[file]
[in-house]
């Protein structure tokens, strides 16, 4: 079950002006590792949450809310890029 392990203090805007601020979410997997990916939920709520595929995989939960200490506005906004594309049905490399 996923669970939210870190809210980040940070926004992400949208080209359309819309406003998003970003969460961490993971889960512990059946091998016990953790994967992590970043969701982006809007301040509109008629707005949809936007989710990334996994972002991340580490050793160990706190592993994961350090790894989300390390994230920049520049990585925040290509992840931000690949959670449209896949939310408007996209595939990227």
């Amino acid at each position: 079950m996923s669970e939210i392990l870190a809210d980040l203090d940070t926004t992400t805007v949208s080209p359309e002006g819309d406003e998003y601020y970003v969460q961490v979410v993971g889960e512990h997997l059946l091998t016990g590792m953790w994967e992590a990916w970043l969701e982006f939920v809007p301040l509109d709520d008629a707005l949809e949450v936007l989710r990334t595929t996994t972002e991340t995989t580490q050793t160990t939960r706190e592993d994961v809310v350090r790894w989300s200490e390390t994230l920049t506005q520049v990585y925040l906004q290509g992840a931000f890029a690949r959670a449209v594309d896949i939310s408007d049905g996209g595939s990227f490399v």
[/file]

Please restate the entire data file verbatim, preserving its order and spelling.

[in-house]
């Protein structure tokens, strides 16, 4: 079950002006590792949450809310890029 392990203090805007601020979410997997990916939920709520595929995989939960200490506005906004594309049905490399 996923669970939210870190809210980040940070926004992400949208080209359309819309406003998003970003969460961490993971889960512990059946091998016990953790994967992590970043969701982006809007301040509109008629707005949809936007989710990334996994972002991340580490050793160990706190592993994961350090790894989300390390994230920049520049990585925040290509992840931000690949959670449209896949939310408007996209595939990227």
């Amino acid at each position: 079950m996923s669970e939210i392990l870190a809210d980040l203090d940070t926004t992400t805007v949208s080209p359309e002006g819309d406003e998003y601020y970003v969460q961490v979410v993971g889960e512990h997997l059946l091998t016990g590792m953790w994967e992590a990916w970043l969701e982006f939920v809007p301040l509109d709520d008629a707005l949809e949450v936007l989710r990334t595929t996994t972002e991340t995989t580490q050793t160990t939960r706190e592993d994961v809310v350090r790894w989300s200490e390390t994230l920049t506005q520049v990585y925040l906004q290509g992840a931000f890029a690949r959670a449209v594309d896949i939310s408007d049905g996209g595939s990227f490399v």